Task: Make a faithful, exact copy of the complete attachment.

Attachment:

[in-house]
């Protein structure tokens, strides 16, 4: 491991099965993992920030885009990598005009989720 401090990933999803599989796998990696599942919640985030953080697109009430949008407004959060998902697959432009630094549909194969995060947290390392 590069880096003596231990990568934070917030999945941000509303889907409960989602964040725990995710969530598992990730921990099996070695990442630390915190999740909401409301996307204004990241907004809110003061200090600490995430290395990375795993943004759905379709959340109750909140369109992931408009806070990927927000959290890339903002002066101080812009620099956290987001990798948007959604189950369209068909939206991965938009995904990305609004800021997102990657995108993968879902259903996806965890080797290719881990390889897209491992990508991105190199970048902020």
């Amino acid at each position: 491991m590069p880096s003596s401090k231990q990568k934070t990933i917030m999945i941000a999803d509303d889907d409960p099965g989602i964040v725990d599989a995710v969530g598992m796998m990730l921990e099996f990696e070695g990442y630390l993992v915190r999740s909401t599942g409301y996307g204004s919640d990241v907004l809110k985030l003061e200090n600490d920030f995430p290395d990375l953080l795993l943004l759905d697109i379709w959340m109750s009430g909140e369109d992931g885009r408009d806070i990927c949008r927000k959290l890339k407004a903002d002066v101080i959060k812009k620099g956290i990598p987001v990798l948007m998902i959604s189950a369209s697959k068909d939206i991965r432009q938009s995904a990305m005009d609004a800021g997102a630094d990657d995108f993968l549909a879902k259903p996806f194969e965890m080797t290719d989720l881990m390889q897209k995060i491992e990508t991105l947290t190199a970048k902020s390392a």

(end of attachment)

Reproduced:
[in-house]
């Protein structure tokens, strides 16, 4: 491991099965993992920030885009990598005009989720 401090990933999803599989796998990696599942919640985030953080697109009430949008407004959060998902697959432009630094549909194969995060947290390392 590069880096003596231990990568934070917030999945941000509303889907409960989602964040725990995710969530598992990730921990099996070695990442630390915190999740909401409301996307204004990241907004809110003061200090600490995430290395990375795993943004759905379709959340109750909140369109992931408009806070990927927000959290890339903002002066101080812009620099956290987001990798948007959604189950369209068909939206991965938009995904990305609004800021997102990657995108993968879902259903996806965890080797290719881990390889897209491992990508991105190199970048902020």
């Amino acid at each position: 491991m590069p880096s003596s401090k231990q990568k934070t990933i917030m999945i941000a999803d509303d889907d409960p099965g989602i964040v725990d599989a995710v969530g598992m796998m990730l921990e099996f990696e070695g990442y630390l993992v915190r999740s909401t599942g409301y996307g204004s919640d990241v907004l809110k985030l003061e200090n600490d920030f995430p290395d990375l953080l795993l943004l759905d697109i379709w959340m109750s009430g909140e369109d992931g885009r408009d806070i990927c949008r927000k959290l890339k407004a903002d002066v101080i959060k812009k620099g956290i990598p987001v990798l948007m998902i959604s189950a369209s697959k068909d939206i991965r432009q938009s995904a990305m005009d609004a800021g997102a630094d990657d995108f993968l549909a879902k259903p996806f194969e965890m080797t290719d989720l881990m390889q897209k995060i491992e990508t991105l947290t190199a970048k902020s390392a």